21:33 This throws an exception: No matching method found: close

21:33 but reader has a .close method

21:34 Chouser: (with-open reader (new ...) (line-seq ...))

21:34 skip the let

21:35 this is one of the primary drawbacks of lisp syntax (or non-syntax) -- few hints to differentiate args. Clojure's vector and map syntax helps a bunch, but with-open doesn't use those.

21:36 Lau_of_DK: k

21:36 Chouser: In a python-like language, you might say with-open(reader=foo): body, making it obvious that with-open takes 3 different kinds of args.

21:37 of course then you lose macros, and that's just not worth it.

21:37 Lau_of_DK: Maybe Enclojure can help make that bit, a little easier

21:37 Ycros: in python I'd use the new with statement: "with something() as s:"

21:37 Lau_of_DK: But would you say this is correct Clojure

21:37 (defn get-txt-file

21:37 [in]

21:37 (let [reader (new BufferedReader (new FileReader in))]

21:37 (with-open reader

21:37 (line-seq reader))))

21:37 argh

21:37 2 sec

21:37 (defn get-txt-file

21:37 [in]

21:37 (with-open reader (new BufferedReader (new FileReader in))

21:37 (line-seq reader)))

21:38 Chouser: I do wonder if some of these vaguely let-like macros would benefit from using a vector like let does, even if they only ever take 2 items.

21:38 Lau_of_DK: does it work?

21:38 Lau_of_DK: No, it throws an IO exception

21:38 Chouser: Ycros: sure. and in clojure, you can write your own. ;-)

21:38 Lau_of_DK: And at the bottom it gives some scrambled output from the file

21:39 Chouser: (line-seq reader)))

21:39 oops, sorry.

21:40 Ycros: Chouser: aye

21:41 rhickey: Chouser: maybe so

21:43 Chouser: Lau_of_DK: This has bitten me a couple times.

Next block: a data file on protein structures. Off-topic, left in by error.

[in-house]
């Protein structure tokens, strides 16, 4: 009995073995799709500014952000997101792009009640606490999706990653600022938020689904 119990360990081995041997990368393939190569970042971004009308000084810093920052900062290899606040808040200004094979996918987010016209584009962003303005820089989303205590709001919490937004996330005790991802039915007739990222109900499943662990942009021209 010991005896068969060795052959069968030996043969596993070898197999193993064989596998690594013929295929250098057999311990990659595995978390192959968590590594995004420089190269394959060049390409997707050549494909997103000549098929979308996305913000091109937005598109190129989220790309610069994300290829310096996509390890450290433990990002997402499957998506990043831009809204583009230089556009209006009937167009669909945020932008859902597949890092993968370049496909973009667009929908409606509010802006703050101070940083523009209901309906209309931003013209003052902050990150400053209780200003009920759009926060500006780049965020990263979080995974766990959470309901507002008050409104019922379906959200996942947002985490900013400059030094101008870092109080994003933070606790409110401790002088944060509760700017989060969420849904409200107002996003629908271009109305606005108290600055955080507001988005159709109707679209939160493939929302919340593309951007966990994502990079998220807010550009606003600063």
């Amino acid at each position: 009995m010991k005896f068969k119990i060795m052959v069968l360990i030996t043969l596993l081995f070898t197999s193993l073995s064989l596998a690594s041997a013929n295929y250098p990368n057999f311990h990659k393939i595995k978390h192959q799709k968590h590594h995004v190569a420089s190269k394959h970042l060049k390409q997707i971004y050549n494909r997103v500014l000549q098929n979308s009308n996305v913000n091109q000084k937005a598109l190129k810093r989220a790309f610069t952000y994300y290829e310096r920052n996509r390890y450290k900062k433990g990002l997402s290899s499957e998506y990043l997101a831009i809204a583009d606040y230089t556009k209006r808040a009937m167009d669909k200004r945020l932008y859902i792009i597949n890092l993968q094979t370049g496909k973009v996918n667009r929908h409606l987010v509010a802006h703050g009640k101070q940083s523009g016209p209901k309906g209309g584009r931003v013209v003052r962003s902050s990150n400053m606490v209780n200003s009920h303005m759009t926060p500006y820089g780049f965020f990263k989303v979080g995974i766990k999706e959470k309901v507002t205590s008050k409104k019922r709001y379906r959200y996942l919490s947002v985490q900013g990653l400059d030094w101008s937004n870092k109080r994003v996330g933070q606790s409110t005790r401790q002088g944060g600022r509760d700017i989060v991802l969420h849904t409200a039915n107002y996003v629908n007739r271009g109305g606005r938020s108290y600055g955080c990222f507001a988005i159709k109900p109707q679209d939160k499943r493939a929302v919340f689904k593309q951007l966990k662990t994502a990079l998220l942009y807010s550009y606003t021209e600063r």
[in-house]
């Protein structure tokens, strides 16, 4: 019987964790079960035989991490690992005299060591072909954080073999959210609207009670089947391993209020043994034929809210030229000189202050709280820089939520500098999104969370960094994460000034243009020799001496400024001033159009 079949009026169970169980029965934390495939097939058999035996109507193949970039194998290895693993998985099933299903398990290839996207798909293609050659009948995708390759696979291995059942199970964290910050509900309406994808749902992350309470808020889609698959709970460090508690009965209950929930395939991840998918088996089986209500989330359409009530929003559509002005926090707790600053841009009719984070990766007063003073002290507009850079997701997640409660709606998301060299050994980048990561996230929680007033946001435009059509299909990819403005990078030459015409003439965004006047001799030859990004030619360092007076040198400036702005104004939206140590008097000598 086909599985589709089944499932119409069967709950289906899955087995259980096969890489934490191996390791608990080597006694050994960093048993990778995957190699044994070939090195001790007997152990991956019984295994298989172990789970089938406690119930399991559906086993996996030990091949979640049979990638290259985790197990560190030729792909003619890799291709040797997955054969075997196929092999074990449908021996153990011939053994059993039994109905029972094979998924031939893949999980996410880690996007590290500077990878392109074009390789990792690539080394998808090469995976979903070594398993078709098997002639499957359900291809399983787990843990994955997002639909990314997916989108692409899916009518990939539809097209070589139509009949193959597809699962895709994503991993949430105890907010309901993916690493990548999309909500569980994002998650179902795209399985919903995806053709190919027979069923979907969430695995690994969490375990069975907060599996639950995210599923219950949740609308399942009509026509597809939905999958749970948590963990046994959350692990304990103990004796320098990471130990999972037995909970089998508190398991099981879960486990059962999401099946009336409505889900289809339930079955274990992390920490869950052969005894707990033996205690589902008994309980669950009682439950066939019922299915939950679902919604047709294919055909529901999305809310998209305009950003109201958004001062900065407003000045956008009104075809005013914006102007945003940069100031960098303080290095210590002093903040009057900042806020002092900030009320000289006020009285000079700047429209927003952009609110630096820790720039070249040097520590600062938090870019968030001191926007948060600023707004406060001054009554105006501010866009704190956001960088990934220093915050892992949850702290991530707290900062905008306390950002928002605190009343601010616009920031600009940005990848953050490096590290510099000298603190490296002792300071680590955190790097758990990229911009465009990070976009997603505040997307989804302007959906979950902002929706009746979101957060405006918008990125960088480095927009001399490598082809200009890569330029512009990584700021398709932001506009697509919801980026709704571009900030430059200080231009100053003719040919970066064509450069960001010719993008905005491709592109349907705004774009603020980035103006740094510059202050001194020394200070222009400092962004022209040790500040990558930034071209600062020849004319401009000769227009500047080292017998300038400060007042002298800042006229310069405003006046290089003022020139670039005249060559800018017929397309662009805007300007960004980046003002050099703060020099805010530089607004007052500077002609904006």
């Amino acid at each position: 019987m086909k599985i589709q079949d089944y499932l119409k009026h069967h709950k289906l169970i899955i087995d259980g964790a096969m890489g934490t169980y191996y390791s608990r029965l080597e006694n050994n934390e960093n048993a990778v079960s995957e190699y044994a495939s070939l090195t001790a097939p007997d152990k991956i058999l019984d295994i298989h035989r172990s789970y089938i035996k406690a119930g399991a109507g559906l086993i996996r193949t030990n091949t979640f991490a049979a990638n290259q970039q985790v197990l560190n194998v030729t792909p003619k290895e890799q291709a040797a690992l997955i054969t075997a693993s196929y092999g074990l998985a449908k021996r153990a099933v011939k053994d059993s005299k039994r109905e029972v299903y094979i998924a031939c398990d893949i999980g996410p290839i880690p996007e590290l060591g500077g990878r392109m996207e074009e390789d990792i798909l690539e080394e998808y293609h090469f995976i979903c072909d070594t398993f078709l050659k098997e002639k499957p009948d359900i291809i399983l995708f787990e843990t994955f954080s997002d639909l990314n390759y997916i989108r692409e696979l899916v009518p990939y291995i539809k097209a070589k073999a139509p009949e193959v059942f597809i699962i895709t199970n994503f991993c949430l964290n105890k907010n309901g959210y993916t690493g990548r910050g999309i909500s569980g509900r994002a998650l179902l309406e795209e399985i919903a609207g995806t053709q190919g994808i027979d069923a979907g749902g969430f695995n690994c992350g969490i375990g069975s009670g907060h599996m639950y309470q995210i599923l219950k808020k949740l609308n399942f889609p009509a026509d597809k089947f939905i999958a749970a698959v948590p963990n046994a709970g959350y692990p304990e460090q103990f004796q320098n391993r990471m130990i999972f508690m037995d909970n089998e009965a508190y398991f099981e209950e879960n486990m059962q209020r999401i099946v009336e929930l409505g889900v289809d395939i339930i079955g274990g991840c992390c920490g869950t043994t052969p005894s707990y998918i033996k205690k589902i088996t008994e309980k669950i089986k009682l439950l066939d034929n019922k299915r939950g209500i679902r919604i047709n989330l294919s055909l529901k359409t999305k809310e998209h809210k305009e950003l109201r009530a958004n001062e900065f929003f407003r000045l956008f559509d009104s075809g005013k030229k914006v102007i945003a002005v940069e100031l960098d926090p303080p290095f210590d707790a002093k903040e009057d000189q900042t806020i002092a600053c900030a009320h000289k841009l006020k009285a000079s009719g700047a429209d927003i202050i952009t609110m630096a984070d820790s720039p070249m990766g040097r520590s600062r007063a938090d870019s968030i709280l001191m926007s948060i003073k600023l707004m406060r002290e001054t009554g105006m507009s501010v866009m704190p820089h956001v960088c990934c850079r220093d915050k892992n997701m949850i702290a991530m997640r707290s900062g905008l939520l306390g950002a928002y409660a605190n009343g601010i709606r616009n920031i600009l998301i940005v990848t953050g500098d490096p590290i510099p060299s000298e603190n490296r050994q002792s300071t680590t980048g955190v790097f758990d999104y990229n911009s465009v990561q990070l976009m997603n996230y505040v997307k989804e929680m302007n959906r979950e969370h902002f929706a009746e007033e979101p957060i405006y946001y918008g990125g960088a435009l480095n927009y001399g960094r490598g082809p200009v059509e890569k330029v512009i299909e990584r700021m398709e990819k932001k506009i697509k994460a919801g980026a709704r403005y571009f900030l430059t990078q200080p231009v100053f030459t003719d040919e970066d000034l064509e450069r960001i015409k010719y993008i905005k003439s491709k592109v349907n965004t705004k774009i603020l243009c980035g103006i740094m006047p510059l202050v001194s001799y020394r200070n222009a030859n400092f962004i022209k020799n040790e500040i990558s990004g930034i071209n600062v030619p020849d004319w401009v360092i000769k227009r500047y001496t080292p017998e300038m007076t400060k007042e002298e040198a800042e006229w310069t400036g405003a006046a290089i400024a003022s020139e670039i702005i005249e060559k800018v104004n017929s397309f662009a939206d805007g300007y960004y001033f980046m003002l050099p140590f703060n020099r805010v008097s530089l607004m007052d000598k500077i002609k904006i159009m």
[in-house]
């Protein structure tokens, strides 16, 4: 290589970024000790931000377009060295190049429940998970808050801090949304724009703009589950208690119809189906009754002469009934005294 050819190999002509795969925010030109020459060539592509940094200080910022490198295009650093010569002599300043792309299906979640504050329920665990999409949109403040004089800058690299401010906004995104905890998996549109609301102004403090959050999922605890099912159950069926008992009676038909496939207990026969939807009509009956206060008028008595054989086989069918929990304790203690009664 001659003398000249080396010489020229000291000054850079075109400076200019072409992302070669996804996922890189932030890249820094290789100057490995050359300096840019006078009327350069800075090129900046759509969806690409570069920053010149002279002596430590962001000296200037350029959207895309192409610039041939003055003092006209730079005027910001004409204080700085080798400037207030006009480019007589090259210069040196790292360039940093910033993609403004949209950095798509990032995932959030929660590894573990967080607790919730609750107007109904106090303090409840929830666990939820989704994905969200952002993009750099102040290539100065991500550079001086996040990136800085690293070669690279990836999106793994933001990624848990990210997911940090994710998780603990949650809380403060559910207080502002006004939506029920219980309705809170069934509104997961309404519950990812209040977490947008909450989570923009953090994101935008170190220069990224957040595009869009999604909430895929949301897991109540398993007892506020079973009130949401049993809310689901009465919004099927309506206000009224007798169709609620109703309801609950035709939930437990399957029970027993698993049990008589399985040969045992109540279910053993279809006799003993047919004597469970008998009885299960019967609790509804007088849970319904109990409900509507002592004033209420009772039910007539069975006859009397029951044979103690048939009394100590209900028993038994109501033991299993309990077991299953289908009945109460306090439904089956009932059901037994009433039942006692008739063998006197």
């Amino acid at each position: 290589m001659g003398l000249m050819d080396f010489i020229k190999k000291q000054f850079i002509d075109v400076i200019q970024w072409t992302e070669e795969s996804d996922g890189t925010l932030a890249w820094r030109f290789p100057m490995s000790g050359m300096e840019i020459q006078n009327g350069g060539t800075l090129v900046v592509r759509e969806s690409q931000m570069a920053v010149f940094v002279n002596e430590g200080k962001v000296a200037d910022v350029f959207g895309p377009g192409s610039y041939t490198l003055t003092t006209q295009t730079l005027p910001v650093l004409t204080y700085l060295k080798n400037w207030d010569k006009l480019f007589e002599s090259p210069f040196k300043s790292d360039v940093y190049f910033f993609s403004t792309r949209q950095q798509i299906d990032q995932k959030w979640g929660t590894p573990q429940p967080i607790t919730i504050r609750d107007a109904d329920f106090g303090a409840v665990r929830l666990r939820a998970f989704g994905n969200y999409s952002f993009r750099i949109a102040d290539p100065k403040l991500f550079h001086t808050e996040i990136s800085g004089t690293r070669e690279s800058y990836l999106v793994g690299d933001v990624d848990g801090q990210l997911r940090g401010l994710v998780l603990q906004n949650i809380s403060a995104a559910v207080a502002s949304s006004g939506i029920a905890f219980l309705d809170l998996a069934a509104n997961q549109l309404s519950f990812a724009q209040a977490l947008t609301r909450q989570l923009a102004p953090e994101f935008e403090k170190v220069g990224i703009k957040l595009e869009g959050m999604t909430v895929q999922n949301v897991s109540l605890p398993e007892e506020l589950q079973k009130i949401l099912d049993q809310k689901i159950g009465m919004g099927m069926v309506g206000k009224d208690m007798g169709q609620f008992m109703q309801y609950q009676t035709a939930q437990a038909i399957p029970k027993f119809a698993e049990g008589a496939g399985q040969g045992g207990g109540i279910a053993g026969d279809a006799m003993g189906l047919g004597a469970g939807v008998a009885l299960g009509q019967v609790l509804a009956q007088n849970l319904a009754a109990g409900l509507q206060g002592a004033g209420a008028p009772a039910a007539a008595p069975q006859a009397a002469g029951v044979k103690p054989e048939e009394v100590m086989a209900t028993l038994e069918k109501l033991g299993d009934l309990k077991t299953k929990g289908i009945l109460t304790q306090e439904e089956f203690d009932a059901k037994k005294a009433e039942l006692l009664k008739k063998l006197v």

21:43 Lau_of_DK: the problem is that line-seq is lazy, so with-open is closing your reader before you're done.

21:43 Lau_of_DK: Yea I imagined that was the problem

21:44 Quick solution: Is there a non-lazy reader?

21:44 Or can I force it to produce a string before returning? (preffered)

21:45 Chouser: you could wrap line-seq in doall

21:45 (doall (line-seq reader))

21:45 Lau_of_DK: ok. But I think you guys need to come up with a solution for the problem with (with-open). Its going to come back and bite you if you dont :)

21:45 Chouser: oh, a single string? (apply str (line-seq reader))

21:46 Lau_of_DK: Alright, thanks alot Chouser

21:46 Chouser: np

21:51 Ycros: wait, what was the problem with with-open?

21:51 ambiguity of arguments?

21:51 Lau_of_DK: That it closes before lazy-streams are evaluated

21:52 (unless you evaluate them straight off of course)

21:52 rhickey: Lau_of_DK: what else could it do?

21:53 Lau_of_DK: Im not sure what you be a clever way of solving it.

21:53 If it indeed needs to be "solved"

21:53 rhickey: the whole point of it is that it bounds the open scope, so you have to consume it inside

21:54 Lau_of_DK: Well... when you put it like that

21:54 :)

21:54 Anyway, its 03:19 AM here, so I gotta hit the sack. Sweet Clojure dreams to you guys when you get that far

21:57 rhickey: I've added support for : as a non-repeating, non-terminal constituent character in symbols

21:57 so now you can deal with XML namespaces

21:59 Chouser: non-repeating, eh? Just don't want to give us enough rope...

21:59 rhickey: do you need repeating?

21:59 Chouser: nope

21:59 rhickey: thought not :)

21:59 Chouser: not yet...

21:59 :-)

21:59 dudleyf: non-repeating?

21:59 rhickey: reserving :: as potential syntax

22:00 dudleyf: Ah

22:00 Ycros: so are people leaning towards emacs or towards other IDEs?

22:01 dudleyf: I've switched to emacs

22:01 Ycros: I'm using netbeans at the moment, mainly because I'm using netbeans for other stuff as well (ruby on rails stuff)

22:03 Chouser: I'm trying to get into enclojure, but I'm still far more comfortable with vim and a shell prompt. ...as usual.

22:04 Ycros: wasn't there a slime-like thing for vim somewhere?

22:13 Chouser: dunno.